Emergency medicine physician: Provide a tax credit for free care

LETTER — Posted May 22, 2006

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Regarding "Practice pressures diminish charity care" (Article, April 17): I read with interest your article on physician provision of charity care. I was especially surprised to see surgeons cited as the most likely to provide said care. Being an emergency medicine physician, I can attest that I and my colleagues provide sometimes more than 50% free care. This is not reimbursed by anyone.

Even the doctors employed by hospitals have a decreased reimbursement because hospitals cannot supplement their salaries. And many of us are self-employed or practice in independent groups.

Admittedly, this free care is federally mandated, but hopefully much of it would be provided just because of the nature of emergency medicine, i.e., that doctors don't look at ability to pay before treating a patient in need. I am proud of our specialty for this benevolence, but the result of this is the need to see more patients more quickly.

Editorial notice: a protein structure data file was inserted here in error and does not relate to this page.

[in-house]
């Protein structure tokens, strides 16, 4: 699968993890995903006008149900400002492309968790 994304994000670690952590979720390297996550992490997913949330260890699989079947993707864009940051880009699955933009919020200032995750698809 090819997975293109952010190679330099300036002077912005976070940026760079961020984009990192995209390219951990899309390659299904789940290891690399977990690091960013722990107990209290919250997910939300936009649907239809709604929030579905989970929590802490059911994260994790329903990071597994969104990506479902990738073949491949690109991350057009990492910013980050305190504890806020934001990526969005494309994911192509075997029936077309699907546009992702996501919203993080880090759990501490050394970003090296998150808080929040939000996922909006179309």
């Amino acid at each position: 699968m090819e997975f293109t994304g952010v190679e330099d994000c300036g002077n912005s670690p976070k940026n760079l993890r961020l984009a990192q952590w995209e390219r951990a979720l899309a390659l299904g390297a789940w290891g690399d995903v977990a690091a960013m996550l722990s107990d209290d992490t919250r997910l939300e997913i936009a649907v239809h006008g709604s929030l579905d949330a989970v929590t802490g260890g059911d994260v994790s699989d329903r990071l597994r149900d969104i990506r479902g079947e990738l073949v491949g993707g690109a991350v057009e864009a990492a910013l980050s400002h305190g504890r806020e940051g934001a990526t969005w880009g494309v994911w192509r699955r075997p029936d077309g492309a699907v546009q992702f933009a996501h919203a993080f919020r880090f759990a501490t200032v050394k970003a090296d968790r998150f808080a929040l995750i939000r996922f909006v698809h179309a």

I also commend my colleagues in other specialties that provide free care to the needy. Because of the decreased reimbursement by payers and increased practice costs, doctors are being squeezed.

That being said, I would suggest federal and/or state laws that would give a tax credit for providing free care. This is especially important if care is mandated, as it is in the emergency department. I would like to see the AMA advocate for such a common-sense approach to the problem of providing care to the less fortunate among us.

Ann Loudermilk, MD, Weymouth, Mass.

Note: This item originally appeared at http://www.ama-assn.org/amednews/2006/05/22/edlt0522.htm.

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